"Originality is deliberate and forced, and partakes of the nature of a protest." Eric Hoffer

"When you ask creative people how they did something, they feel a little guilty because they didn't really do it, they just saw something...That's because they were able to connect experiences they've had and synthesize new things." Steve Jobs

Today's image: Bart1 by Banksy. Great work. Thank you for sharing.

Minding the Gap

For those of us working in measured media, we are living in times of incredible disruption and, it seems to me, equally incredible opportunity. The question needing attention is how do we make the best of our present circumstances? How do we most effectively navigate the gap, from our past analog successes and through today's rough waters to the brave new digital frontier?

Elizabeth L. Eisenstein has provided us with an excellent guidebook. The Printing Press as an Agent of Change (Amzn). Her writing does an outstanding job of helping us to understand how technology can trigger dramatic and unimaginable change. Let me also suggest a fresh reading of Marshall McLuhan. Stephanie McLuhan and David Staines have produced an exceptional book pulling together McLuhan lectures and interviews in Understanding Me with a forward by the great American writer Tom Wolfe (Amzn)

In giving my talks on social media this year I have mentioned some conventional radio station jobs (e.g., the overnight, midday and part-time weekend disc jockey) using the metaphor of 15th century scribes (inspired by the brilliant Michael Rosenblum). Getting a job working for the church as a scribe was about as good as it could get way back in the day. It was the ultimate job security, working for the rock solid employer of choice. And then, everything changed. Working as a liner reading announcer now seems an anomaly, an occupational accident of pure chance. In the not too distant future winning a bar bet suggesting that people once made a wage good enough to support a family and buy a home by simply playing music (and little more than reading formatted remarks four times an hour) will be, well, practically impossible.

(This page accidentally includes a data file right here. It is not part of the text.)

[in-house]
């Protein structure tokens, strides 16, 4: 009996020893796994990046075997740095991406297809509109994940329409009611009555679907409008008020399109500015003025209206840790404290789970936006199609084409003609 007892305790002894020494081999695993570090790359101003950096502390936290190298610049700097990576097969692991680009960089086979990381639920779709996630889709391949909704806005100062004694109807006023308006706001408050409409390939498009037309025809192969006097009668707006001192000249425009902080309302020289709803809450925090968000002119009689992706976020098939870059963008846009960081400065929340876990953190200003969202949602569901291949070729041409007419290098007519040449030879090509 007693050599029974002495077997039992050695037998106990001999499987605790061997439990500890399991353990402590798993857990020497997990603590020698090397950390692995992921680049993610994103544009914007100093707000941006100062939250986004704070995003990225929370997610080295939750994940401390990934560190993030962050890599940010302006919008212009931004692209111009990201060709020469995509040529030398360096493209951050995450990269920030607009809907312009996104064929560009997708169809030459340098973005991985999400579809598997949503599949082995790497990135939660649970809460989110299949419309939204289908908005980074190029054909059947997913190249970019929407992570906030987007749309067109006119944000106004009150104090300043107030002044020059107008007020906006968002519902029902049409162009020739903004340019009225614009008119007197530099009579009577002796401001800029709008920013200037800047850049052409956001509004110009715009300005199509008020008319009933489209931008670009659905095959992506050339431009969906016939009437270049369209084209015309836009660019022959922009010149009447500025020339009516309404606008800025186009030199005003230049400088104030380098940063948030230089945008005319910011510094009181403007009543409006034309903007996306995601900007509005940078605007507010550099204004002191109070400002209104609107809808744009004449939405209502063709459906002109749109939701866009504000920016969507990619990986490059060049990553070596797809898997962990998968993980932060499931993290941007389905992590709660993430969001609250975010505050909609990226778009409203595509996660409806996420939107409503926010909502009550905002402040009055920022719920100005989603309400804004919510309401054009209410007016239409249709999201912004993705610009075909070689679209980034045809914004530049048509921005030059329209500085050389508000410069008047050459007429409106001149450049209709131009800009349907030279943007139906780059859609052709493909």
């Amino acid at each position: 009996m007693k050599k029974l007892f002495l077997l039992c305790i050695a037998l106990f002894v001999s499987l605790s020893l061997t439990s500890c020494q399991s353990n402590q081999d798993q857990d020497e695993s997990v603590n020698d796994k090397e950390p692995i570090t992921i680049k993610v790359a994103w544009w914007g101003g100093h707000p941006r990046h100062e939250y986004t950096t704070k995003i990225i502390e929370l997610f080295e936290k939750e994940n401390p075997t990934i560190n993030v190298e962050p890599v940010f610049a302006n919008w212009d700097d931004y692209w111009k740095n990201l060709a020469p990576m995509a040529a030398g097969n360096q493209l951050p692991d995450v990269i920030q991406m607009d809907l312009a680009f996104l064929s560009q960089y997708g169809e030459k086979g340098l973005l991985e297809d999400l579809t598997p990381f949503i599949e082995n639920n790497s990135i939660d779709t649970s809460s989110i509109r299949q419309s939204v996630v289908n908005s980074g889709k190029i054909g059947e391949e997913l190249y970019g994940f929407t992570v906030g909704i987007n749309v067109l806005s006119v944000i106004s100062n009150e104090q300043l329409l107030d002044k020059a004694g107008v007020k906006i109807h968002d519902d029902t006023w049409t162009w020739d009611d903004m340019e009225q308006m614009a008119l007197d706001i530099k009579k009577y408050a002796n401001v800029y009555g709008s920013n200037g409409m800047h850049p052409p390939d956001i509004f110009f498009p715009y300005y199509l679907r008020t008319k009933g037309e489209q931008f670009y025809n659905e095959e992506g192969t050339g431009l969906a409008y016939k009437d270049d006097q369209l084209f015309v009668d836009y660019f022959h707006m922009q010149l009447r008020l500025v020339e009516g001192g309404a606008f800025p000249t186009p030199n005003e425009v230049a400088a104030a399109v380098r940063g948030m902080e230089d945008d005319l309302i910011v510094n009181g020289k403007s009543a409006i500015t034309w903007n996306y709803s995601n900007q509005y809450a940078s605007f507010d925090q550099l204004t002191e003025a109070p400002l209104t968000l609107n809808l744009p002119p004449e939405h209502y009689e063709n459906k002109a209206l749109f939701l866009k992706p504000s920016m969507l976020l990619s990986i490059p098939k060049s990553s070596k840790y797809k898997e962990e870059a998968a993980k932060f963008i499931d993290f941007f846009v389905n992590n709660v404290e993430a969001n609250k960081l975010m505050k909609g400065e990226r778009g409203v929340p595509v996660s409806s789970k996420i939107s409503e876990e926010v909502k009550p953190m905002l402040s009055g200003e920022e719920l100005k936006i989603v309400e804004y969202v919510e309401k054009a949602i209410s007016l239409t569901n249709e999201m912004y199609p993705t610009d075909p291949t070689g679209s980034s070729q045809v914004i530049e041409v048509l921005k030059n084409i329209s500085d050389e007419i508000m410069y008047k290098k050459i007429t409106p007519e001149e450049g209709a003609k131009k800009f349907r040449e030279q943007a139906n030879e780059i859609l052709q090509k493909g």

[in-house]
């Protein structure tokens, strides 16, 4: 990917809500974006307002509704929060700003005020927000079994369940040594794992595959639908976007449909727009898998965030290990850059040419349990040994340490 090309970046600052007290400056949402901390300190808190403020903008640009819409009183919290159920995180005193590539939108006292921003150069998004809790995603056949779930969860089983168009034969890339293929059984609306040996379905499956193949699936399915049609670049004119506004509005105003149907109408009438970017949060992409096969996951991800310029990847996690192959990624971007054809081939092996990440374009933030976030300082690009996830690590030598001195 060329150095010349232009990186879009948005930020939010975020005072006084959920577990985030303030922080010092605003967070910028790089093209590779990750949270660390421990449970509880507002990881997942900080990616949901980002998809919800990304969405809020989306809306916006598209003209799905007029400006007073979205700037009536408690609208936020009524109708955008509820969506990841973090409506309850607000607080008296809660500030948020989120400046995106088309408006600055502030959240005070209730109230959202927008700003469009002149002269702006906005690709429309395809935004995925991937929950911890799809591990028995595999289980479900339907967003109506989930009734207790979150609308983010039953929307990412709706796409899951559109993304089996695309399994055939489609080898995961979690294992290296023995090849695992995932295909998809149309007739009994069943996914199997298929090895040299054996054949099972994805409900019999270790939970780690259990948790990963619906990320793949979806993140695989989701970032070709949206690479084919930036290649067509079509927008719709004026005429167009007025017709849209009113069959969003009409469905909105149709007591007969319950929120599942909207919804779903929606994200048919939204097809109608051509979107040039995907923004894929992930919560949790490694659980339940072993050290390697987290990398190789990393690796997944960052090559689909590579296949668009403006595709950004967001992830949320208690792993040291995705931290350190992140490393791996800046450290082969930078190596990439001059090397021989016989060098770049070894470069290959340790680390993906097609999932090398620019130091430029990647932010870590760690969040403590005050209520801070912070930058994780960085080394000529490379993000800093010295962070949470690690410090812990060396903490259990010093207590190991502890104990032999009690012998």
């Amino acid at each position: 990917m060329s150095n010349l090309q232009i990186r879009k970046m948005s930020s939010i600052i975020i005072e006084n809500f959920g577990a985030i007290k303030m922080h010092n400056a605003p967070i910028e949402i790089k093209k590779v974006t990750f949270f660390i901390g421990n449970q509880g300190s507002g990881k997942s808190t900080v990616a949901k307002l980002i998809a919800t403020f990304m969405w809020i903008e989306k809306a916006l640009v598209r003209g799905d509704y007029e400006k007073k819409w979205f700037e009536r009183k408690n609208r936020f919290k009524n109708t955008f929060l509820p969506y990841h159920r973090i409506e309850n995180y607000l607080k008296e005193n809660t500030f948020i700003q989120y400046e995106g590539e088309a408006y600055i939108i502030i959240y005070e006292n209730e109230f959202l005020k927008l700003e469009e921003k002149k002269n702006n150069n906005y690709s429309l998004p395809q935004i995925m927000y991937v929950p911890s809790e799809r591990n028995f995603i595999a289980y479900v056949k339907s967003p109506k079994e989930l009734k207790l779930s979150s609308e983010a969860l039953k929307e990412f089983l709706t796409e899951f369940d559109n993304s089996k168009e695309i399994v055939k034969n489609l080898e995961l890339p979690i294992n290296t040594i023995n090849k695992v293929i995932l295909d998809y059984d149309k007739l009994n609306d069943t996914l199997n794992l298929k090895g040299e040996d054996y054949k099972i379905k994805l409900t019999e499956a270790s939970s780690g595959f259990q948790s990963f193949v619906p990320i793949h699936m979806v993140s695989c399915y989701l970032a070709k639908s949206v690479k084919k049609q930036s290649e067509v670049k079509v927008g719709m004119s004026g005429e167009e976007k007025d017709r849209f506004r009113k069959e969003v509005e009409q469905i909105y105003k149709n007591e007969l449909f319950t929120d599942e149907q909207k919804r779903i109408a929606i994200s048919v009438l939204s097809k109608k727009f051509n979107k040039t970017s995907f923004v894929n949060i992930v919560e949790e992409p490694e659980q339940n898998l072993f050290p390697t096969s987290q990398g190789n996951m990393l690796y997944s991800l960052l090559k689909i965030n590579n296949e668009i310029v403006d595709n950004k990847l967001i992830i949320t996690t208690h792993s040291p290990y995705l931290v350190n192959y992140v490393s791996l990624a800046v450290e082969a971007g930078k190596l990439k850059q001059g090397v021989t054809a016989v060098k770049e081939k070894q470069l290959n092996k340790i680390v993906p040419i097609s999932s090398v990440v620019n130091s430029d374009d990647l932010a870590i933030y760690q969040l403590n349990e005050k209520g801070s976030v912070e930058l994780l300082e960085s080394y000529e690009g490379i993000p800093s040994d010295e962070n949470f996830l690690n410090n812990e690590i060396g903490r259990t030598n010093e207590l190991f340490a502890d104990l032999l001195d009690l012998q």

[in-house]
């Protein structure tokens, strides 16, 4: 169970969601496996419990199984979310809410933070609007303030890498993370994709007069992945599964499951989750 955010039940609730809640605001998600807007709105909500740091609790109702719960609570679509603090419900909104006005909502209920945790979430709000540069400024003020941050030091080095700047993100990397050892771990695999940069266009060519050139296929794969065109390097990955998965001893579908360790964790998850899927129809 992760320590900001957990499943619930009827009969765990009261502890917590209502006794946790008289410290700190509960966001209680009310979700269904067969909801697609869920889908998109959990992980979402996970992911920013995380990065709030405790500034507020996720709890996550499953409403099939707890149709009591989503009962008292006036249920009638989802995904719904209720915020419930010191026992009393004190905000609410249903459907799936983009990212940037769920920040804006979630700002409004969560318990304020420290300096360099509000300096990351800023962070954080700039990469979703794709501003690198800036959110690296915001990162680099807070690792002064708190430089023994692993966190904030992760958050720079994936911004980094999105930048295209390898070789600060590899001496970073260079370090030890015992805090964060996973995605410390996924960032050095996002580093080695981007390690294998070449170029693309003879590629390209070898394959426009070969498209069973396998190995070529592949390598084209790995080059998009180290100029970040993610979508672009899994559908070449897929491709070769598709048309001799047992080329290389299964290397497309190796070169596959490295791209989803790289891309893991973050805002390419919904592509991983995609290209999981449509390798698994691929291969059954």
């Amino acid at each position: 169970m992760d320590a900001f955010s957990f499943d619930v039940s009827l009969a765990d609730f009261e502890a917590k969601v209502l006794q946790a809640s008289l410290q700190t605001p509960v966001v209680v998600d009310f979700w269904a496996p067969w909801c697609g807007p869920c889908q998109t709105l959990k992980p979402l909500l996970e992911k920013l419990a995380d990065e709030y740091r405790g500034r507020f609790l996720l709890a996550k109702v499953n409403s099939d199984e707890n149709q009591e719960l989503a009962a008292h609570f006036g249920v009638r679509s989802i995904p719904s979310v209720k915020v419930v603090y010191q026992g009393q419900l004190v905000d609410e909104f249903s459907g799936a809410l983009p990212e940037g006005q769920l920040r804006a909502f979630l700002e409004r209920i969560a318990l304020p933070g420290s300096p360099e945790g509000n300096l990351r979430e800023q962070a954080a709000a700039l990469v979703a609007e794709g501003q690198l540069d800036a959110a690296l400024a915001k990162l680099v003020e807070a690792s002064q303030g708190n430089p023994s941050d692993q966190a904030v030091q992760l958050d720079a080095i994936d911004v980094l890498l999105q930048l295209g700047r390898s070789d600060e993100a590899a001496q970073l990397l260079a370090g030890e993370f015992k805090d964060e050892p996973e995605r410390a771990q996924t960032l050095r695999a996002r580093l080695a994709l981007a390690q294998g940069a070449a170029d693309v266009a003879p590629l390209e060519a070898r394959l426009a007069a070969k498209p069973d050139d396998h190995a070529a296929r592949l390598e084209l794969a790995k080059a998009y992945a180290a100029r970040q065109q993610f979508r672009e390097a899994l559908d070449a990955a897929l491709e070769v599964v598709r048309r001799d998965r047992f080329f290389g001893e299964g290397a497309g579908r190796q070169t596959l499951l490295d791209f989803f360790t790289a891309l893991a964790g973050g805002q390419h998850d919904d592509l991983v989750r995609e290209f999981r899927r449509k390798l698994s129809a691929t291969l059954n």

My father was a musician and did some work in radio. When TV came along the musicians union told its members that their radio jobs would be safe. When it was suggested that radio would replace live musical performances by playing recordings - the same phonograph records available for purchase by the listeners - the union said "Radio intends to play the same records that the public can buy and play whenever they wish? It will never work." To my knowledge, there are no musicians on staff at any radio stations today. By the way, my dad reinvented himself. He decided to end his successful career as a musician and band leader, he took a flyer and went off to play the records. He never looked back. Johnny Martin had the audacity to ignore the conventional wisdom and the accepted rules of the day, he helped to put on the air the first black owned radio station in the nation, WERD in Atlanta. It happened this month in 1949.

Don't Keep Calm and Carry On

The important challenge of broadcast managers today is minding the gap, building a bridge to the digital future and that's a mission that will require first creating a magnet, a culture that fosters innovation. Broadcasters must attract the best ideas.

While there is certainly a lot of talk about the challenges and problems of our current situation there is far too little discussion and resources focused on actual solutions. Too often activity is being mistaken for progress. There's not enough implementation, experimentation, effective execution. We must adopt a dead serious bias for action. Discovering solution sets should be the proper focus most deserving of our attention. Please permit me to again say ... It's not about getting better, it's about getting different. It's all about shifting focus from the numerator to the denominator.

As it happens we have an app for that today. Edison Media's Tom Webster recently presented a wonderful webinar - A Small, Good Thing - on behalf of the Conclave. You may access a recording of Tom's webinar, here. Word to the wise - put Tom's blog, BrandSavant, in your reader, it's here. [FD: I serve on the board of the Conclave. Let me also thank and credit moleitau for his killer image shown here above left]